֎ AXIOS distributed a concise and clear statement about why world population rates are dropping. It is a quality statement about a topic that doesn’t get much news coverage but can be a significant interpretation of social response to unsympathetic governments. It is typical that economic health is measured by GDP, inflation, and stock markets but the Axios article suggests that it is the condition of the population that determines the efficiency of a given economic philosophy. Some excerpts:
Why world population is slowing – Population growth is continuing to slow in the U.S. and China . . . Why it matters: Population growth spurs economic growth because it can increase innovation, workers and goods produced and consumed . . . What’s happening: U.S. immigration, life expectancy and fertility are all trending down.
We focus way too much on percent growth like quarterly GDP. We should think about what people want. What level of immigration people want. What age would people like to die.
Americans still want multiple children, but they’re worried about child care costs, their own student debt and a pause in their careers . . .
China has relaxed restrictions on the number of children families can now have. But the new policy seeks more to bolster the workforce than to promote population: The Chinese Communist Party is also raising the country’s retirement age, curtailing a key source of child care . . .
The bottom line: If countries want population growth to pick up, leaders must first fix underlying causes of the slowdown, including cost of child care and fear of immigration.
֎ From his lofty spot in the esoteric atmosphere, Guru suggests that the problems confronting nations in the 21st century will not subside until it is understood that political theories work best only in tailored economic situations. Guru said:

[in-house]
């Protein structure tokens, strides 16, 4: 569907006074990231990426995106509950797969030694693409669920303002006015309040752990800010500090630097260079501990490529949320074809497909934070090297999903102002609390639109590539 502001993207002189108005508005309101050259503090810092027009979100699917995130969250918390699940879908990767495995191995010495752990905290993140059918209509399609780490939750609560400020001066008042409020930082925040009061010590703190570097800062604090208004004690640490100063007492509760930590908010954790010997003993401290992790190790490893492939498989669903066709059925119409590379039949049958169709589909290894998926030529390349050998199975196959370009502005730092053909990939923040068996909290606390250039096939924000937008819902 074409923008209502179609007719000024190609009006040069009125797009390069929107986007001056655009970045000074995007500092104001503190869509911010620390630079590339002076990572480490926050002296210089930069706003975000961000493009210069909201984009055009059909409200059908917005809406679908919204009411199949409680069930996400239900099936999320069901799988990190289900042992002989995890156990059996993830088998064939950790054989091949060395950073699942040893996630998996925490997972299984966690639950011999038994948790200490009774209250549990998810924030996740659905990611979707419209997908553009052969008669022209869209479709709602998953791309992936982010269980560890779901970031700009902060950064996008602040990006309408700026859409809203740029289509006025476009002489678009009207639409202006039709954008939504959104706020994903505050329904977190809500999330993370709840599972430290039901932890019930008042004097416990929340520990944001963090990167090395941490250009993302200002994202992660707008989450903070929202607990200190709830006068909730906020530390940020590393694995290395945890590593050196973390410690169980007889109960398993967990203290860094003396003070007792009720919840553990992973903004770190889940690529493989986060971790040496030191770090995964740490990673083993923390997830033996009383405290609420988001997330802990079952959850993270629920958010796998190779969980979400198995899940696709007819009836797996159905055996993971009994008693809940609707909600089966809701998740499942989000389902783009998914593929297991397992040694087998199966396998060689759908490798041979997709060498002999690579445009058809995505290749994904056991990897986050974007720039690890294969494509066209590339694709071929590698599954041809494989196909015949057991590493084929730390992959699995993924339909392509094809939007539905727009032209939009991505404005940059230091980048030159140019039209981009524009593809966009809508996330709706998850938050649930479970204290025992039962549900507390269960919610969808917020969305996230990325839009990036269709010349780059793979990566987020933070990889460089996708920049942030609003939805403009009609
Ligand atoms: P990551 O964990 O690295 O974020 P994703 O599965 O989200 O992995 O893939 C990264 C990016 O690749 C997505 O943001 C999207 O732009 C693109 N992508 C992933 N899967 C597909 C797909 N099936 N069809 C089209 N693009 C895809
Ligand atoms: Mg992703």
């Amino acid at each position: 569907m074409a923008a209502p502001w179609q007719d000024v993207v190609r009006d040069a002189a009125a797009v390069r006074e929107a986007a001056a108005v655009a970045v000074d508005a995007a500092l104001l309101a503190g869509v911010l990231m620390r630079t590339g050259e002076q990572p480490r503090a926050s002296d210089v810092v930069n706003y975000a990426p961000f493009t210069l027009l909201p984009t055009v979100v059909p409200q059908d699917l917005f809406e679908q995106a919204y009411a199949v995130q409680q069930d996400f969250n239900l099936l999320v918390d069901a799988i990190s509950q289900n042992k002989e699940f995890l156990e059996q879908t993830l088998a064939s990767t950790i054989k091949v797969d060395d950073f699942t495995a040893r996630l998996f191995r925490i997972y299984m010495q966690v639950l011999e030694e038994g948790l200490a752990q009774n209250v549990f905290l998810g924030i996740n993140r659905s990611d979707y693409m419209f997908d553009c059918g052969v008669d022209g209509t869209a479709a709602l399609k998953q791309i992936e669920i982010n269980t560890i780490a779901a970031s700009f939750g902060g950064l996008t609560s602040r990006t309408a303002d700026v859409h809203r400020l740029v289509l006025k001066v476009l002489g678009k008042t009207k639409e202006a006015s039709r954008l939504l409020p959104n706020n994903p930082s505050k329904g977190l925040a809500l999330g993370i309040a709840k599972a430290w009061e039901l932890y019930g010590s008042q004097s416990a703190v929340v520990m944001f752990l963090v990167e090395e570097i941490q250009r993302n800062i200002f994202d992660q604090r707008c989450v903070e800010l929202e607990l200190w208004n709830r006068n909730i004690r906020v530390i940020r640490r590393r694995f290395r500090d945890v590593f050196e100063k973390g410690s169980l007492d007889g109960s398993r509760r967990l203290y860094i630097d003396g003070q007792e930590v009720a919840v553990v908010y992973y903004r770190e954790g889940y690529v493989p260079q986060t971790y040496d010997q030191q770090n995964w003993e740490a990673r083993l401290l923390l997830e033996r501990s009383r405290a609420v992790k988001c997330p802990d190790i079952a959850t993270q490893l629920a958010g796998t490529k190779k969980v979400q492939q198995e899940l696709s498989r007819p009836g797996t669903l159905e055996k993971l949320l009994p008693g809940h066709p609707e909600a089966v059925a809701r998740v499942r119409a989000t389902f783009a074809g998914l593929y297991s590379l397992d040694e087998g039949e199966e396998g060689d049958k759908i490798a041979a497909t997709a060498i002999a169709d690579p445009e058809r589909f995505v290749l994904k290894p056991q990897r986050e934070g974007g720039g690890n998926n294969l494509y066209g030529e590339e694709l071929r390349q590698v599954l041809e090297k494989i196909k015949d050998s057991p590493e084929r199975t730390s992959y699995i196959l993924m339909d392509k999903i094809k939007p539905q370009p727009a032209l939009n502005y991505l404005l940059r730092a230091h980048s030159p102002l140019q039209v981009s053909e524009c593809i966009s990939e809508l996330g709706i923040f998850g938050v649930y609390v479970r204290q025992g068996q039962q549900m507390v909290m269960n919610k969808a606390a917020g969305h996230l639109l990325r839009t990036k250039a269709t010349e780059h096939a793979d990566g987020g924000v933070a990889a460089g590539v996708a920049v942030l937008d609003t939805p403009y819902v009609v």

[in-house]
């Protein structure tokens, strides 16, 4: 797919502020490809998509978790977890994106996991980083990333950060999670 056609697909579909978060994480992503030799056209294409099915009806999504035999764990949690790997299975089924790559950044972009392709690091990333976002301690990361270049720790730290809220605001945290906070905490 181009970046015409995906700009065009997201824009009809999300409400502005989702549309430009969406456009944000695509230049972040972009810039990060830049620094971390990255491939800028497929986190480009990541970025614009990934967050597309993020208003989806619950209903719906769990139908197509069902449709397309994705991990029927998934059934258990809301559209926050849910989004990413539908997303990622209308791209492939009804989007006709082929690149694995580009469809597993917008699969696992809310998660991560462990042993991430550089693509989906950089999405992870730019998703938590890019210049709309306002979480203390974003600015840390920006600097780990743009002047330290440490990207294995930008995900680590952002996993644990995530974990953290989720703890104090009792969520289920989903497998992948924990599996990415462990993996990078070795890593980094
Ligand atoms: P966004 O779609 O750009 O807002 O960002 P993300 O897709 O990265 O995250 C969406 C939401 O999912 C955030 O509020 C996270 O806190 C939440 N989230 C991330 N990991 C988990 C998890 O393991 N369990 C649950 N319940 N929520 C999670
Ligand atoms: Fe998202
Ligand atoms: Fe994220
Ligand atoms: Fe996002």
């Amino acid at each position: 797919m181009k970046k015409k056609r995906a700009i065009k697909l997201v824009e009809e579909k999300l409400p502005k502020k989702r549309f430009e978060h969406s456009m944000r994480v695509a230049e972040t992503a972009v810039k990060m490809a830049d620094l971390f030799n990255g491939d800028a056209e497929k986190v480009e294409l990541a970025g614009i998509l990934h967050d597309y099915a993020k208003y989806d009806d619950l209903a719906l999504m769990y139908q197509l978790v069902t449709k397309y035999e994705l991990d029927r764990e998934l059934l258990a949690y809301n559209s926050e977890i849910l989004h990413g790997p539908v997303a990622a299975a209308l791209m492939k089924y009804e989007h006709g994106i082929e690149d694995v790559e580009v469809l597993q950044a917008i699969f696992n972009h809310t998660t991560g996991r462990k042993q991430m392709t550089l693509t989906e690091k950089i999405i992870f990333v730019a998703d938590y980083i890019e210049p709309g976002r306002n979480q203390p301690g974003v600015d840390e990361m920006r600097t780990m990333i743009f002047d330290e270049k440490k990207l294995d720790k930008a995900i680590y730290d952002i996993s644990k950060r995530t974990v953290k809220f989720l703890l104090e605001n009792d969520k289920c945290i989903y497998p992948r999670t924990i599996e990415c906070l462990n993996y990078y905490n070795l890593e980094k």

COMMUNISM works best in primitive conditions where authority is based on contributing to the wellbeing of other citizens and the economy is sustained solely by local labor and predictability. If one watches any of the homesteading shows on television they are watching classic communist behavior. Dictatorships that call themselves communist nations are misleading. Even the term ‘nation’ is stretching the concept. The reader may remember the commune movement in the US during the 60’s and 70’s but it failed because the surrounding economy was too sophisticated.
CAPITALISM works best when authority is based on assuring the freedom of all citizens to compete for available resources – but this works well only in economic conditions where there are plenty of resources to go around. The US was created at a time when an entire continent of unused resources was available and the expansion of worldwide economic resources was exploding as new places were discovered around the world. Capitalism was the perfect economy to scarf up resources at a geometric rate making the US the richest nation in the world. Alas, these resources have been depleted; in the 21st century there no longer are enough resources to go around for everyone. The population is too large to have everyone freely compete for resources.
SOCIALISM works best when authority assures equality among the citizens and the economy is stable and predictable. The Native Americans sustained a socialist economy for thousands of years because the resources, especially on the plains and seacoasts, were stable and predictable – until the capitalist authority killed all the buffalo, beavers, doves and destroyed important estuaries.
AUTHORITARIANISM works best when authority enforces social order in an economy that is inadequate or out of balance with the existing authoritative role. Once authoritarianism is in place it is difficult to remove; authoritarianism has no scruples other than power – just like Lord Acton said in 1887.
There are many other variations on the four basic economic philosophies. Corporatism is a style of capitalism; plutocracy is a form of capitalism; militarism is a variation of authoritarianism; Sheikdoms, China’s communist party and monarchies all are variations of authoritarianism. Tribalism, populism, classism, insurrection and other social movements can become significant and derail unbalanced economies – often allowing authoritarianism to emerge.
To use an allegory, consider the tight wire walker. The walker is authority, the wire is population and the long balance pole is economy. If the wire and the pole aren’t in sync, the situation becomes unstable.